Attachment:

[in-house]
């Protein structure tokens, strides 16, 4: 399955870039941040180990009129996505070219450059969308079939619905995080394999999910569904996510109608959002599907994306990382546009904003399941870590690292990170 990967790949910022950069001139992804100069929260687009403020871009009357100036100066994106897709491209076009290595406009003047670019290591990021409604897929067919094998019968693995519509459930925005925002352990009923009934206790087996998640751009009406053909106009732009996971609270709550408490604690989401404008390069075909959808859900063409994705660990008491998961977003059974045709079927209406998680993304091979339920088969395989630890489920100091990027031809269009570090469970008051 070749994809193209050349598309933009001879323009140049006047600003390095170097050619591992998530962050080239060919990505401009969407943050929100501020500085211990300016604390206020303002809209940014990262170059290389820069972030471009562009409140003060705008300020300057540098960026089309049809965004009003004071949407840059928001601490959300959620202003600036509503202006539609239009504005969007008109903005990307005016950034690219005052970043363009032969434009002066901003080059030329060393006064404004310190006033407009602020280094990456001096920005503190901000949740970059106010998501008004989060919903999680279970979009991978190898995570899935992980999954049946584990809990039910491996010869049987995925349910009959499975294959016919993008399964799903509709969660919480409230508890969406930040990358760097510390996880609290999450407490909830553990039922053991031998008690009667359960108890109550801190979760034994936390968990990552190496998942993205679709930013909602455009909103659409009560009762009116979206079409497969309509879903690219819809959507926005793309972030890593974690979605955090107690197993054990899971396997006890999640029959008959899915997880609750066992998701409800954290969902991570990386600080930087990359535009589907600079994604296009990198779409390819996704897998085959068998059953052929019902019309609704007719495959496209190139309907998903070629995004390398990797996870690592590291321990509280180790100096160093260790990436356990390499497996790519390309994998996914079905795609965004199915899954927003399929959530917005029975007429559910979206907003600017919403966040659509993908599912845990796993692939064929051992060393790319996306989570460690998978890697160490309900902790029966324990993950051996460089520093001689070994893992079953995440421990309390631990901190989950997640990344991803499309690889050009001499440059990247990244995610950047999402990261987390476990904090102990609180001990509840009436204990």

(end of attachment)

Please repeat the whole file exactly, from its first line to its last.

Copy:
[in-house]
């Protein structure tokens, strides 16, 4: 399955870039941040180990009129996505070219450059969308079939619905995080394999999910569904996510109608959002599907994306990382546009904003399941870590690292990170 990967790949910022950069001139992804100069929260687009403020871009009357100036100066994106897709491209076009290595406009003047670019290591990021409604897929067919094998019968693995519509459930925005925002352990009923009934206790087996998640751009009406053909106009732009996971609270709550408490604690989401404008390069075909959808859900063409994705660990008491998961977003059974045709079927209406998680993304091979339920088969395989630890489920100091990027031809269009570090469970008051 070749994809193209050349598309933009001879323009140049006047600003390095170097050619591992998530962050080239060919990505401009969407943050929100501020500085211990300016604390206020303002809209940014990262170059290389820069972030471009562009409140003060705008300020300057540098960026089309049809965004009003004071949407840059928001601490959300959620202003600036509503202006539609239009504005969007008109903005990307005016950034690219005052970043363009032969434009002066901003080059030329060393006064404004310190006033407009602020280094990456001096920005503190901000949740970059106010998501008004989060919903999680279970979009991978190898995570899935992980999954049946584990809990039910491996010869049987995925349910009959499975294959016919993008399964799903509709969660919480409230508890969406930040990358760097510390996880609290999450407490909830553990039922053991031998008690009667359960108890109550801190979760034994936390968990990552190496998942993205679709930013909602455009909103659409009560009762009116979206079409497969309509879903690219819809959507926005793309972030890593974690979605955090107690197993054990899971396997006890999640029959008959899915997880609750066992998701409800954290969902991570990386600080930087990359535009589907600079994604296009990198779409390819996704897998085959068998059953052929019902019309609704007719495959496209190139309907998903070629995004390398990797996870690592590291321990509280180790100096160093260790990436356990390499497996790519390309994998996914079905795609965004199915899954927003399929959530917005029975007429559910979206907003600017919403966040659509993908599912845990796993692939064929051992060393790319996306989570460690998978890697160490309900902790029966324990993950051996460089520093001689070994893992079953995440421990309390631990901190989950997640990344991803499309690889050009001499440059990247990244995610950047999402990261987390476990904090102990609180001990509840009436204990």